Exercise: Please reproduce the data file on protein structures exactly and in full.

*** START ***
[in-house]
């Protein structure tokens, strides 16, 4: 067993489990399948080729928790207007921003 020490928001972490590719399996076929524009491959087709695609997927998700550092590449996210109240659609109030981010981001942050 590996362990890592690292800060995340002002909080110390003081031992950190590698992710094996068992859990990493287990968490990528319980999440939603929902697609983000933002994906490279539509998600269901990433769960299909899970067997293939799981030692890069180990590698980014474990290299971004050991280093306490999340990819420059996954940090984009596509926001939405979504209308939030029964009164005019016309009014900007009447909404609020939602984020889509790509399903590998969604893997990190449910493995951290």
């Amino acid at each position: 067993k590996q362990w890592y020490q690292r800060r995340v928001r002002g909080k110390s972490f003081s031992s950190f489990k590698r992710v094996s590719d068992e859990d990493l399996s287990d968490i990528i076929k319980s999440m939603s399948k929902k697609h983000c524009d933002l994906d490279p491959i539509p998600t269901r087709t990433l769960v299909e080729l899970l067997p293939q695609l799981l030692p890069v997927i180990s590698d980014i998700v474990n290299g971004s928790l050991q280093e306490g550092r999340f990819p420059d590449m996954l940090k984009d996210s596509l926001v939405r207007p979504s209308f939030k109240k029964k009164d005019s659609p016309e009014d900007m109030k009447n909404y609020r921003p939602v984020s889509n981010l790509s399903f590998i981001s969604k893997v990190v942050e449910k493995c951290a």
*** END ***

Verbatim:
[in-house]
């Protein structure tokens, strides 16, 4: 067993489990399948080729928790207007921003 020490928001972490590719399996076929524009491959087709695609997927998700550092590449996210109240659609109030981010981001942050 590996362990890592690292800060995340002002909080110390003081031992950190590698992710094996068992859990990493287990968490990528319980999440939603929902697609983000933002994906490279539509998600269901990433769960299909899970067997293939799981030692890069180990590698980014474990290299971004050991280093306490999340990819420059996954940090984009596509926001939405979504209308939030029964009164005019016309009014900007009447909404609020939602984020889509790509399903590998969604893997990190449910493995951290």
């Amino acid at each position: 067993k590996q362990w890592y020490q690292r800060r995340v928001r002002g909080k110390s972490f003081s031992s950190f489990k590698r992710v094996s590719d068992e859990d990493l399996s287990d968490i990528i076929k319980s999440m939603s399948k929902k697609h983000c524009d933002l994906d490279p491959i539509p998600t269901r087709t990433l769960v299909e080729l899970l067997p293939q695609l799981l030692p890069v997927i180990s590698d980014i998700v474990n290299g971004s928790l050991q280093e306490g550092r999340f990819p420059d590449m996954l940090k984009d996210s596509l926001v939405r207007p979504s209308f939030k109240k029964k009164d005019s659609p016309e009014d900007m109030k009447n909404y609020r921003p939602v984020s889509n981010l790509s399903f590998i981001s969604k893997v990190v942050e449910k493995c951290a």